# Need help with array calculation

I want to plot contourline of f in which:

``````    f =  q + p*ln(p )
``````

To do that,

``````    n = 100
p = range(0, stop = 200, length =n )
q = range(0, stop = 200, length = n)
p_grid = repeat(p, 1, n)
q_grid = repeat(q', n, 1)
``````

Then, how to generate f_grid? (` f = q + p*ln(p )`)
If possible, I can use PyPlot to plot:

``````  contour(p_grid, q_grid, f_grid, levels=0);
``````

( in case of f2 : `f2 = q²+ p*(p - 1)`
I could create: ` f2_grid = (q_grid.^2 + p_grid.^2 - p_grid`)

First, let’s define `f` as an actual function:

``````julia> f = (x, y) -> x + y * log(y)
#11 (generic function with 1 method)
``````

You can broadcast this function over p and q to create a grid:

``````julia> f.(p, q')
100×100 Array{Float64,2}:
...
``````

But you actually don’t need to! In fact, Plots.jl already knows how to plot the contour of a function if you just pass it the input vectors `p` and `q` and the function itself:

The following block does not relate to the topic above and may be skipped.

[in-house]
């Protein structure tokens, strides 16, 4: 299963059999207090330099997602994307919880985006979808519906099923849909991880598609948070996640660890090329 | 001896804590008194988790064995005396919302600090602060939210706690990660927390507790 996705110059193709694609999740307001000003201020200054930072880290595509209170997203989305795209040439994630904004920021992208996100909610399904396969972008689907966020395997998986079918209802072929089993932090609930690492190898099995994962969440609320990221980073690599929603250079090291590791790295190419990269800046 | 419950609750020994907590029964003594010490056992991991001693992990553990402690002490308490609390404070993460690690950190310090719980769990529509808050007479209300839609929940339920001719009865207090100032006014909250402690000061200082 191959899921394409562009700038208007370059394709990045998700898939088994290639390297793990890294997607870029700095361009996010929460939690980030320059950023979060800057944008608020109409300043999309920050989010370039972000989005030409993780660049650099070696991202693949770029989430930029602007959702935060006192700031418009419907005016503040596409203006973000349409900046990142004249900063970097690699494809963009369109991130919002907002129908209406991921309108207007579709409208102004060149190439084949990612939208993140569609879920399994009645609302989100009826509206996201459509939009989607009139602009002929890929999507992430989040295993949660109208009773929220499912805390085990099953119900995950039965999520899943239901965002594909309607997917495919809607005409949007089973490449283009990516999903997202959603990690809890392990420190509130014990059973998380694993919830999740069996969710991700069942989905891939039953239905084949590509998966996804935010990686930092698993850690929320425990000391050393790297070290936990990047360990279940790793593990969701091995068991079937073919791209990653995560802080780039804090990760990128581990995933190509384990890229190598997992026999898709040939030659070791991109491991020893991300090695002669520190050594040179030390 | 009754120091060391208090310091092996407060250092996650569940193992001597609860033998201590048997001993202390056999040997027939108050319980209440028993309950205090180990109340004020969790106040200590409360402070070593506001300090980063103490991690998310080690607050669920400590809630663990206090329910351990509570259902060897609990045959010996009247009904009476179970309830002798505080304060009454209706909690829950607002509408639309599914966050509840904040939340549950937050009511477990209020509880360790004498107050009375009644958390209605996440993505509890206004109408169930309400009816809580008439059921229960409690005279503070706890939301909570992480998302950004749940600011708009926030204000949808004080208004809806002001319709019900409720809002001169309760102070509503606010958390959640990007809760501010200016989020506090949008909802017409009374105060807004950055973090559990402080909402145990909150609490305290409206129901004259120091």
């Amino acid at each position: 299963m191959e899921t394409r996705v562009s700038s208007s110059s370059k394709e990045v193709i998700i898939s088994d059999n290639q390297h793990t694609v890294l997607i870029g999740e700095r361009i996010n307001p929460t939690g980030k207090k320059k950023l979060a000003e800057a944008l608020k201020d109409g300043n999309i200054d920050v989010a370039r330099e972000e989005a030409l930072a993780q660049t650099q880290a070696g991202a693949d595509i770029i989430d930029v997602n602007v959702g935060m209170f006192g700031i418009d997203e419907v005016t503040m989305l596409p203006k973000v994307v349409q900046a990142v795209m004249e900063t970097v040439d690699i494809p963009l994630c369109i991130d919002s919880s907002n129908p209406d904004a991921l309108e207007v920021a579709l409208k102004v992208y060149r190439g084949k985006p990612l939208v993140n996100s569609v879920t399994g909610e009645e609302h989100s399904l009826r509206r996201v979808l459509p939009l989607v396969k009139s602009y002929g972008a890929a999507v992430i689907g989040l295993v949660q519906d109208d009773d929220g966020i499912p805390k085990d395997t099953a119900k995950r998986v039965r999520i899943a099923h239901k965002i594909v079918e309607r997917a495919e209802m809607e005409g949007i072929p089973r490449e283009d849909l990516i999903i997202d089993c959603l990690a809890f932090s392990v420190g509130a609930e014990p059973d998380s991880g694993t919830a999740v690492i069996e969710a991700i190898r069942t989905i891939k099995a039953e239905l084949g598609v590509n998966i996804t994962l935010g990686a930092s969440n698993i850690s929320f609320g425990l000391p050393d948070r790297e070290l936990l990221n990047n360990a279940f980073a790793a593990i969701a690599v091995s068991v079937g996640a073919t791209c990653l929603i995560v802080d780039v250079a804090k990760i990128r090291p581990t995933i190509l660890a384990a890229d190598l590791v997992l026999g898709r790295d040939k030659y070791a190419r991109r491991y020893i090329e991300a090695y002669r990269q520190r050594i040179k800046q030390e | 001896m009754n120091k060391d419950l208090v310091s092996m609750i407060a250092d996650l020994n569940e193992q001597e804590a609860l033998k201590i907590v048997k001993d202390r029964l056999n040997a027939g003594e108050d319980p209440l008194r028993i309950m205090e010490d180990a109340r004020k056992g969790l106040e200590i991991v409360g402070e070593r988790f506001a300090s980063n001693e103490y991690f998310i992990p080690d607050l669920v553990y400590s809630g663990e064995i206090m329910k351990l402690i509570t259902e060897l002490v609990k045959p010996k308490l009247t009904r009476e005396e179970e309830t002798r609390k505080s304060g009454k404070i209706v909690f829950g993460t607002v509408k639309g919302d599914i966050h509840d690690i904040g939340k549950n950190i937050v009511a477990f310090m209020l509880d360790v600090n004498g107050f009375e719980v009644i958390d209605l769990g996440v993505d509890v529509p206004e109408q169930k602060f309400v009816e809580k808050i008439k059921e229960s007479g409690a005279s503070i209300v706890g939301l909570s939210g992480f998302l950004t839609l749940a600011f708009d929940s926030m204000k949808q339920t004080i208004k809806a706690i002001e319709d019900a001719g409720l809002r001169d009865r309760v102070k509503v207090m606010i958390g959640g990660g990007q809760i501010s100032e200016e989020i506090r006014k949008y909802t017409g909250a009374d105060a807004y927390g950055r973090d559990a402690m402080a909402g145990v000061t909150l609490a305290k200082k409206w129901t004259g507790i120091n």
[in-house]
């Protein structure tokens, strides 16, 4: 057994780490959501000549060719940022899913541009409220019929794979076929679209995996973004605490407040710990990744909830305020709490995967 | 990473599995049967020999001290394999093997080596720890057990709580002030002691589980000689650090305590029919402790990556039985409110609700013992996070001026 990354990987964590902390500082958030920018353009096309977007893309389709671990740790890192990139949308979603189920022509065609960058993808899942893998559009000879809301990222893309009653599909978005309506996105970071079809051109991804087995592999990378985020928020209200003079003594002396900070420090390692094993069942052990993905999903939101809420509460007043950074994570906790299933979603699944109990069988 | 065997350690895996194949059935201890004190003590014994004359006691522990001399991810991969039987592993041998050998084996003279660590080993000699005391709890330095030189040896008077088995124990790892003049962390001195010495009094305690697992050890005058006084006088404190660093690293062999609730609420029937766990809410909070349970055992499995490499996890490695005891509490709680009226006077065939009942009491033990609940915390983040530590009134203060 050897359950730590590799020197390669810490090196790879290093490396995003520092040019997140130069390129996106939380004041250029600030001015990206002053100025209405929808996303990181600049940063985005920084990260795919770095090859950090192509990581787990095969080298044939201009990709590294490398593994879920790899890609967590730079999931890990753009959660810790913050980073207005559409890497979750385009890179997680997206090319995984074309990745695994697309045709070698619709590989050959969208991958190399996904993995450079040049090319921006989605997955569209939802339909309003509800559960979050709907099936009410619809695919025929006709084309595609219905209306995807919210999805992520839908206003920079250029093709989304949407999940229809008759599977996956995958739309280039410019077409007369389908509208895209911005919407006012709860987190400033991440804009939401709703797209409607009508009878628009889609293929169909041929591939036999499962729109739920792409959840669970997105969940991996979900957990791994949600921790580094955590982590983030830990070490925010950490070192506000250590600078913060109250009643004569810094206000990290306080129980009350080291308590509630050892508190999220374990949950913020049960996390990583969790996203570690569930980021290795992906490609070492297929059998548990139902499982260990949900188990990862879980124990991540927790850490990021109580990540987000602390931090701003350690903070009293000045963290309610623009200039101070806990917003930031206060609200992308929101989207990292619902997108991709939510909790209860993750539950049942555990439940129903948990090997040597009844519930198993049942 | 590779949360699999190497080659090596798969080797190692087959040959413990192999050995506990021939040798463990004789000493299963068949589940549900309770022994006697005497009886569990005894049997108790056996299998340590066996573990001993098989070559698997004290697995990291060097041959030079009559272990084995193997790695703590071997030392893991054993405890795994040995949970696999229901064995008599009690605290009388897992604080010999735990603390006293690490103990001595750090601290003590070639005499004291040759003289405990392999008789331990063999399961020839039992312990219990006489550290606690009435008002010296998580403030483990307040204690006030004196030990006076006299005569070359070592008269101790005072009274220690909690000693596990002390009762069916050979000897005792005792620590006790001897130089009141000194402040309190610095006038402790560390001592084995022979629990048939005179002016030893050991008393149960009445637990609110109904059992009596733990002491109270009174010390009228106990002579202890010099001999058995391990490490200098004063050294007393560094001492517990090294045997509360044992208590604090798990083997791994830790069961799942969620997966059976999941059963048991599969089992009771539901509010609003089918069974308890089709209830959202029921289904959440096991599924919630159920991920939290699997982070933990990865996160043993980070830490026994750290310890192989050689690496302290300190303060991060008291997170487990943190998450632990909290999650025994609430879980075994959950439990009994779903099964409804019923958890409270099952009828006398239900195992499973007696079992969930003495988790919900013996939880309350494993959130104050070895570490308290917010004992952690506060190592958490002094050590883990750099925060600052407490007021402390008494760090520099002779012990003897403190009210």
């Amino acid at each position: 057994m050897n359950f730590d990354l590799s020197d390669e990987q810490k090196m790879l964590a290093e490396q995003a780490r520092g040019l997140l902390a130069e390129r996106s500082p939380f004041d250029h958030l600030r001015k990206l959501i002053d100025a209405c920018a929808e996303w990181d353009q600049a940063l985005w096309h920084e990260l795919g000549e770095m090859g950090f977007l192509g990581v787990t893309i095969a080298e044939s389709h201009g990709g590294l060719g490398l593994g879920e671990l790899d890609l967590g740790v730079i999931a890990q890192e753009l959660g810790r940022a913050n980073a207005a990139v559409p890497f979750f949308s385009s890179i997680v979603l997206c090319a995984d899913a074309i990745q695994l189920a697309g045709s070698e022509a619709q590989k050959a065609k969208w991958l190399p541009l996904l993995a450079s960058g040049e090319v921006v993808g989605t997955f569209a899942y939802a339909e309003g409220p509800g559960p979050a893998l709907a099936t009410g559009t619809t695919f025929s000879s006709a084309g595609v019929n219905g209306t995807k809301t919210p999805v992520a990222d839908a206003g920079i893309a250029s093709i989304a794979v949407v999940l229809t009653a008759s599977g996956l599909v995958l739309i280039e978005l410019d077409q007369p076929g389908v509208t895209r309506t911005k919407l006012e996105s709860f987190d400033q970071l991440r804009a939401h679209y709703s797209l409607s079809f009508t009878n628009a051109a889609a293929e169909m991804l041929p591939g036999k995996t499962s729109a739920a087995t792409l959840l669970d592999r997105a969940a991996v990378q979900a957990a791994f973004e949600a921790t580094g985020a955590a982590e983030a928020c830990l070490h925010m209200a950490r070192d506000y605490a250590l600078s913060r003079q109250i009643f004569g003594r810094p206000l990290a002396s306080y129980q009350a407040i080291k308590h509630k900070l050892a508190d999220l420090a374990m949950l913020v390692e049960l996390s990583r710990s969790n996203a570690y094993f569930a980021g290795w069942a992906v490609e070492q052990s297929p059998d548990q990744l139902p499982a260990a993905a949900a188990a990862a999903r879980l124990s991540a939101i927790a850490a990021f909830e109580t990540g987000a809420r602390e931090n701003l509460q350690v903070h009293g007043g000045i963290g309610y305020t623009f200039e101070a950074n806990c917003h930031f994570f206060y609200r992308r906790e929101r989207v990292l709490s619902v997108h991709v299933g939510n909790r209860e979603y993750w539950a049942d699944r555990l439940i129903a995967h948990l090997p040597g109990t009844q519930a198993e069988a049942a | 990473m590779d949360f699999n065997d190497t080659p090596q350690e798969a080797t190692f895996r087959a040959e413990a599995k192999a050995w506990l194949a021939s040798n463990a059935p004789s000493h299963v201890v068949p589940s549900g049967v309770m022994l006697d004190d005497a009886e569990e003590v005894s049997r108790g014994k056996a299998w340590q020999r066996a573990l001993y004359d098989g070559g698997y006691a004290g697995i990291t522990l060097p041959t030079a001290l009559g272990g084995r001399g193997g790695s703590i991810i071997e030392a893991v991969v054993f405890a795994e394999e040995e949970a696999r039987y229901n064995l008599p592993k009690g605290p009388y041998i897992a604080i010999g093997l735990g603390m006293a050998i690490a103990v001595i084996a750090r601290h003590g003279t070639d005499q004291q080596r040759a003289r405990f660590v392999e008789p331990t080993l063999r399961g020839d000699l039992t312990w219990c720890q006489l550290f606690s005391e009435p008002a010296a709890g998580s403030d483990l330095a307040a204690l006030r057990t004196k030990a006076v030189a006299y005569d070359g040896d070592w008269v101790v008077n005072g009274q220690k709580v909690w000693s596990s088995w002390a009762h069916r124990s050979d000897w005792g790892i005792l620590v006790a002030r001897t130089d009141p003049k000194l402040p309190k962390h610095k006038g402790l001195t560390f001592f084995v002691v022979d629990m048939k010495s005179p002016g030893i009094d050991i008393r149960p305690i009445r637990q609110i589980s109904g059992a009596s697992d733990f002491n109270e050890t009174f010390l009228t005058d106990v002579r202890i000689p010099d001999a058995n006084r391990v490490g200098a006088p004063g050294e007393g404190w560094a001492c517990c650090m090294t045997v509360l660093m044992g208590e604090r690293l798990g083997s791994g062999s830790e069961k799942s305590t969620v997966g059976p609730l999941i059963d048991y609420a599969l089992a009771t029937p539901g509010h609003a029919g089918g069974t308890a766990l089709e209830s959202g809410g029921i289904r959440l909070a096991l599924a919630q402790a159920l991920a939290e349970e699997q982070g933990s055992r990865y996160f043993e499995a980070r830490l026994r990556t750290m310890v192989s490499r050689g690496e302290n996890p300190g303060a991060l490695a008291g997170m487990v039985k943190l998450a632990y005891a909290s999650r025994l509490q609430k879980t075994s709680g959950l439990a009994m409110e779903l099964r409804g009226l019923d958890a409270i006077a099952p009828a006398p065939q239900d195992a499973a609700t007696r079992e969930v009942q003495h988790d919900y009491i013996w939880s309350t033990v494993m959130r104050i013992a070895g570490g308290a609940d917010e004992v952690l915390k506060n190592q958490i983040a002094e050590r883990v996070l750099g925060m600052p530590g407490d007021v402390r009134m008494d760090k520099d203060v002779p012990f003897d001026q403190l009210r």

``````julia> using Plots

julia> n = 100
100

julia> q = range(0, stop = 200, length = n)
0.0:2.0202020202020203:200.0

julia> p = range(0, stop = 200, length =n )
0.0:2.0202020202020203:200.0

julia> f = (x, y) -> x + y * log(y)
#11 (generic function with 1 method)

julia> contour(p, q, f)
``````

Note that we also don’t need to generate `p_grid` or `q_grid` because Plots.jl is smart enough to work directly from the vectors.

4 Likes

Because of the way broadcasting works you very rarely need to define grids like `p_grid` and `q_grid`. So if you find yourself using `repeat` on a vector, there’s a good chance you’re doing something unnecessary.

In fact the same is true for both Matlab and numpy too, so this technique is quite outdated these days.

2 Likes

Fantastic! Thank you very much for you quick reply.
I have only used PyPlot. This may makes me switch to Plots!